The Growth of Forest Area in Spain 1990-2015
31 January 2020
Forests are spreading in almost all Western countries, with the fastest growth in places that historically had rather few trees. In 1990 28% of Spain was forested; now the proportion is 37%. Spain has gained 33% in forest area since 1990, from 138,000 to 184,000 km². The increase is mainly due to rural depopulation and the natural expansion of mountain vegetation.
The above map shows the percentage forest gain or loss for world countries since 1990. It is based on the Food and Agriculture Organization of the United Nations (FAO) records, in the World Bank open database. The agency excludes from its definition agricultural production systems (such as a fruit plantations) and trees in urban parks and gardens.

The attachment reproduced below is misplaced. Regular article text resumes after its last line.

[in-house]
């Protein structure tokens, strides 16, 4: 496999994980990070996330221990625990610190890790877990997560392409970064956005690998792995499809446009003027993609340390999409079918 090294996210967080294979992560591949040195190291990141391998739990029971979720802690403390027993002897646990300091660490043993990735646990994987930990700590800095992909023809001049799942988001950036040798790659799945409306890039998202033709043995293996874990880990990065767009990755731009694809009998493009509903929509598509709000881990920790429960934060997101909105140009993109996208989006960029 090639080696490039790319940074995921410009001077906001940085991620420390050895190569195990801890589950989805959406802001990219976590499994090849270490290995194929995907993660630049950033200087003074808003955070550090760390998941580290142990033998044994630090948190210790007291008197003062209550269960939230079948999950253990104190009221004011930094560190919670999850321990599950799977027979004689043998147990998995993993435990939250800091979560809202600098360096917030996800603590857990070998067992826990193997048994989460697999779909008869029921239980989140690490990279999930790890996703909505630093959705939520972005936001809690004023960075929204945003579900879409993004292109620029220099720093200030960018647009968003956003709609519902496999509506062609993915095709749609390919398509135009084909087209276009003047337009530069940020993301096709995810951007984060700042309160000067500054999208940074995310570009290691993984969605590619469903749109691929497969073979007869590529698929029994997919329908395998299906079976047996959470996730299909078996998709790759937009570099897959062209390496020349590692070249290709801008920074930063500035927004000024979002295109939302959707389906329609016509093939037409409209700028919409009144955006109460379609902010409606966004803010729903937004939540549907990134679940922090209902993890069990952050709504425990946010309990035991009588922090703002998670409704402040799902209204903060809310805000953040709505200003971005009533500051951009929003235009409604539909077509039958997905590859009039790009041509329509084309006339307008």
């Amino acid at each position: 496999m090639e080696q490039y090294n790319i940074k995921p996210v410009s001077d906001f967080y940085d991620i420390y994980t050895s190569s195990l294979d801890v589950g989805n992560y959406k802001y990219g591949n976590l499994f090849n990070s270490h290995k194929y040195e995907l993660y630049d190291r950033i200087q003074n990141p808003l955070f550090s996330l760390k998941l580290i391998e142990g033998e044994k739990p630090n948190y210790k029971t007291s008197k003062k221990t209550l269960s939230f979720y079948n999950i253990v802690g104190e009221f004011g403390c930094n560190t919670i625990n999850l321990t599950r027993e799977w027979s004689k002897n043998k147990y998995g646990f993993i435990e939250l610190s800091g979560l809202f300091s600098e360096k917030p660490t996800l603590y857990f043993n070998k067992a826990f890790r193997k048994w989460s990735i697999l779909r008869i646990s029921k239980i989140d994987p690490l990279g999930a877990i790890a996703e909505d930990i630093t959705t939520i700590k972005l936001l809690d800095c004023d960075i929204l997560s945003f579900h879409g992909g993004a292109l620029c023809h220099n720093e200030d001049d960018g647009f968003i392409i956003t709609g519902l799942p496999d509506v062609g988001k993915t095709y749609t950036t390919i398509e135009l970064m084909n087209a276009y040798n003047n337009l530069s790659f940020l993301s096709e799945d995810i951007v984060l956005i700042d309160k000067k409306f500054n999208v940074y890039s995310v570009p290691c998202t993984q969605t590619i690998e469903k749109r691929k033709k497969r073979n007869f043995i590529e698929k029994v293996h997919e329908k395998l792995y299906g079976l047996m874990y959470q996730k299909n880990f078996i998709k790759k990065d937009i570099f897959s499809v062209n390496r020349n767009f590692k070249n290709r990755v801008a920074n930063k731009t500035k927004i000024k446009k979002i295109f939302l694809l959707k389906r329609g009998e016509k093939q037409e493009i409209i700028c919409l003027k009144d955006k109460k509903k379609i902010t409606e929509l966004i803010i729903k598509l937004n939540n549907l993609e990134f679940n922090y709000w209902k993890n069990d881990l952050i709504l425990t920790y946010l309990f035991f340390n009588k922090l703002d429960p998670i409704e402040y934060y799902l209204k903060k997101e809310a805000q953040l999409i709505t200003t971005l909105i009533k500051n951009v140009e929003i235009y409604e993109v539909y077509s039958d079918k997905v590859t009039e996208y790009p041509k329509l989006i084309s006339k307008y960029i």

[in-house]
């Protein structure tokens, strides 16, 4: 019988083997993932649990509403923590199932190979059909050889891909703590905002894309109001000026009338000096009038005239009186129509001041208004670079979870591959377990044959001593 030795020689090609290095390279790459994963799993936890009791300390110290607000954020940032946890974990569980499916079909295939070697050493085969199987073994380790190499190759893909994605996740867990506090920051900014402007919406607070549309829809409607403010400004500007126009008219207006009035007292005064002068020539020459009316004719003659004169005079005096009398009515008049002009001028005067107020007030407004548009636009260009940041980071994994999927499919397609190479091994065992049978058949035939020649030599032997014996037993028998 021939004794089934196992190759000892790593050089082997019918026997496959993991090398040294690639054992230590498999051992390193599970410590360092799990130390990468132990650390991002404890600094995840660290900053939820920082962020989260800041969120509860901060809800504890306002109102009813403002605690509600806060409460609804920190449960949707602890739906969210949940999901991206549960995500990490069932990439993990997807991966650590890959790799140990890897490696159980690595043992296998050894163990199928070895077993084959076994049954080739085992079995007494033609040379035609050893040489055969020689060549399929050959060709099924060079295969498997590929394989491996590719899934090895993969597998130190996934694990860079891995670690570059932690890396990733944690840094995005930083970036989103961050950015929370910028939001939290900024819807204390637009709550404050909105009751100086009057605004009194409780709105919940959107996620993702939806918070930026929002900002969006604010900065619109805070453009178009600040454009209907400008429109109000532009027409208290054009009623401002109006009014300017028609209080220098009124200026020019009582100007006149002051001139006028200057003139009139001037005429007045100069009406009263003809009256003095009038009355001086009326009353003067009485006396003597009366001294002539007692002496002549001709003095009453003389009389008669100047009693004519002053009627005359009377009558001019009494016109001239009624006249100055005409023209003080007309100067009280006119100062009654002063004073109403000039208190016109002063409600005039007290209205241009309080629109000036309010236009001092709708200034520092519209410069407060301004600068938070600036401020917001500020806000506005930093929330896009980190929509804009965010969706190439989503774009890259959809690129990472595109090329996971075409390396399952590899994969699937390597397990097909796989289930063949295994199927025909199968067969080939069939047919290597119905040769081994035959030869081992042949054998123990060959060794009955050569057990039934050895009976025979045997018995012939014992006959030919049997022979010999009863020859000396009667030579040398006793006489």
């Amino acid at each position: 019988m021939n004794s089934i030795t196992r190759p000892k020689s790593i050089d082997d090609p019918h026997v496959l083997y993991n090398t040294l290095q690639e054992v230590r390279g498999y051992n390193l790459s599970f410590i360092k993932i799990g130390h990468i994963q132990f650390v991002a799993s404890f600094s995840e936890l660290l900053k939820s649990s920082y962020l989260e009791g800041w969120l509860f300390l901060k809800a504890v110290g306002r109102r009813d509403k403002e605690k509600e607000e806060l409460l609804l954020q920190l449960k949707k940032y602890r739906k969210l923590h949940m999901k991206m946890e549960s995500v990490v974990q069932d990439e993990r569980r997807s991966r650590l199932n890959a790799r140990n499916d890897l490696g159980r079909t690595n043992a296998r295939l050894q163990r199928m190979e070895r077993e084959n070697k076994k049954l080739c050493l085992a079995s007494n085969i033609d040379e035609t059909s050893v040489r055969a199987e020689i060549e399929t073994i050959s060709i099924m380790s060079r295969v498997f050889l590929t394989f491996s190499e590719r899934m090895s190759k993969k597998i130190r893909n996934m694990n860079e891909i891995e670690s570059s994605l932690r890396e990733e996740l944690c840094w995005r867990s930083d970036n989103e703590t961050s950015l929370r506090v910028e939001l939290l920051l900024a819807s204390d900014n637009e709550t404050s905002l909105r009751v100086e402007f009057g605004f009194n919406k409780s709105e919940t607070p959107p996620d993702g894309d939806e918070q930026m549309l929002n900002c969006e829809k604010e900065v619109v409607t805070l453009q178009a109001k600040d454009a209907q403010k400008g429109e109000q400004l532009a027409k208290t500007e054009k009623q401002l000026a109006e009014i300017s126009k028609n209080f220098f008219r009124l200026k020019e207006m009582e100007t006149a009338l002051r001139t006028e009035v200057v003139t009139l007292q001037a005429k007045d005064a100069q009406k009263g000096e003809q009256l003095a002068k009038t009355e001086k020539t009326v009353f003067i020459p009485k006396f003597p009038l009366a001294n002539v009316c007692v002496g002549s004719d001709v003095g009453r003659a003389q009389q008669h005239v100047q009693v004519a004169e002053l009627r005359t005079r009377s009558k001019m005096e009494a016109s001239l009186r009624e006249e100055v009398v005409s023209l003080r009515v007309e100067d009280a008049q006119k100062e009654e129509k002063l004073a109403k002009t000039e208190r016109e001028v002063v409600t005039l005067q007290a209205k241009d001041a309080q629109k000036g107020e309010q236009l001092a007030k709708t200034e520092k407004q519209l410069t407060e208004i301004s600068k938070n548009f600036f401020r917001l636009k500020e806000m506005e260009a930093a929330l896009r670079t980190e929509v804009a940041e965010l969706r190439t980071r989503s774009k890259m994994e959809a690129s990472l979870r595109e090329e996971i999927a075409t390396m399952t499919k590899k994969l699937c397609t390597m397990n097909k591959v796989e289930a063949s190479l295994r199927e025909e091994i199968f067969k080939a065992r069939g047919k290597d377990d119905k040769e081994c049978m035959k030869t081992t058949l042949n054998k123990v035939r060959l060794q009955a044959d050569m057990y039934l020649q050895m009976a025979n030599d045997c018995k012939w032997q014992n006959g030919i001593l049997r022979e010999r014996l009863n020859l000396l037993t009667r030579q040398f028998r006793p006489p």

Deforestation remains the prevailing trend. The world's forest area has decreased 3% (approximately 1.3 million km²) in the last 25 years. The net rate of loss of trees has slowed sgnificantly during that period, from 70,000 km² per year to 30,000 km², according to the FAO.
The purchasing power of nations, according to the data, is closely related to forest conservation. The more developed countries added more than three million new forest area between 2000 and 2010; the less, to the contrary, lost more than two million.